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Daily Life in France and England in the Mid-Late 1700's

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by Rachel Davis on 30 January 2013

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Transcript of Daily Life in France and England in the Mid-Late 1700's

Daily Life in France and England By: Tine, Kathleen, and Rachel Diet and Hygiene Diet Diet (continued) Hygiene Lower Class Male Upper Class Fashion in Politics Entertainment Fashion in Society ~In the Storming of the Bastille, the government of the city of Paris decreed that all citizens wear a round emblem constructed of ribbons in blue and red, the colors of France ~Color in clothing became more important than ever, signifying a political and sociological stance in the Revolution -Theaters
-Before revolution = became popular
-rich = "loges" (boxes) or on floor
-poor = back and balcony
-Scandelous plays = performed on occasion
- Puppeteers
-Represented the needs and worries of the Third Estate during the revolution
-Kings and Nobles
-played tennis (hit the ball with your bare hand, no racket)
-Banned during the revolution
-Represented aristocracy too much, commoners didn't like that
-Children
-swam = sport to build warriors
-played games to plant ideas of revolution in minds
-ex: jeu de l'oie (goose game), where pictures of revolutionary battles and images were painted on the boards 1st Estate: 3rd Estate: -Two main foods
-Salt and bread
-"Bakers, therefore, were public servants, so the
police controlled all aspects of bread production."
-Bread
-1/2 average man's paycheck
-After crop failures in 1788 and 1789: 88%
-Ruling class = blamed for famine and price jumps
-Commoners = angry for tax on salt
-Bouillabaisse = main meal for working Frenchman -First restaurant
-opened in 1765 in Paris by Boulanger the bouillon seller
-Not a cafe or a store
-First real restaurant
-opened in 1782 in Rue de Richelieu by Beauvilliers
-had menues, individual tables, and small portions
-After the Revolution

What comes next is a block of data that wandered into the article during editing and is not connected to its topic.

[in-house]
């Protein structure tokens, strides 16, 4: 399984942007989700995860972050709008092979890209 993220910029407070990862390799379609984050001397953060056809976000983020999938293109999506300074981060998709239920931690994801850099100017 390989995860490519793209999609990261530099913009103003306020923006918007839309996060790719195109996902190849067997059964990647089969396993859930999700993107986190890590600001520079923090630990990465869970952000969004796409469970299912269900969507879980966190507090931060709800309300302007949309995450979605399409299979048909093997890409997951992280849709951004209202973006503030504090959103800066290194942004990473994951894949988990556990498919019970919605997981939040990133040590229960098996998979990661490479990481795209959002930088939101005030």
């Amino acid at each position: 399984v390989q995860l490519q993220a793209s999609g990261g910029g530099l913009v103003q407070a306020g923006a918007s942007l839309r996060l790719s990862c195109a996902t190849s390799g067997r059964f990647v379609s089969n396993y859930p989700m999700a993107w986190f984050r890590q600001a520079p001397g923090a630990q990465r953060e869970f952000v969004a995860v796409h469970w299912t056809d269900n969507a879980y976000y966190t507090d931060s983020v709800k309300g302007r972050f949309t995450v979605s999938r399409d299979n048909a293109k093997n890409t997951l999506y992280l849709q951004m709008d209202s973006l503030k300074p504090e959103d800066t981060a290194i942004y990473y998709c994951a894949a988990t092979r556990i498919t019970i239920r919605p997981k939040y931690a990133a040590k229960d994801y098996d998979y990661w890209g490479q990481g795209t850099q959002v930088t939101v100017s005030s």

-anyone could become a baker, a butcher, or a cheesemaker
-easier to open restaurants-France = center for restaurants and food ~Most historians agree that the 17th and 18th centuries were among the worst periods in terms of physical hygiene


~It is said that Louis XVI took one bath in his life; on his wedding day

~Starting in the French Revolution, hygiene became a preventative ward against disease Fashion and Entertainment Careers 2nd Estate: ~The Aristocratic fashions of the eighteenth century were seen as evil and therefore condemned, bringing about the more casual look of nineteenth century fashion ~Men and women relied on their clothing to show whether they stood for or against the principles in the Revolution Pictures: Marie Antoinette sporting true Revolution fashion The Guillotine was a source of entertainment in the French Revolution, as well as a disciplinary tool Baguettes and other forms of bread served as the main culinary aspect of citizen's lives Along with a source of entertainment, the Guillotine was a prime example of the caste/career system in France. the closer to the Guillotine you got, the wealthier the people you saw -Many people were out of work or extremely poor due to huge national debt.
-Most people of the third estate planned the revolution and overthrow of the first and second estates
-Most were still rural farmers
-Due to poverty, most could not afford
school, which limited opportunites
for work
-The 1st estate was reserved for the clergy and church officials
-Priests, Nuns, highly educated and literate people -The 2nd estate was the nobility and royalty of France
-Lords, the King, The Queen,
Dukes, Duchesses and the very
wealthy or politically important
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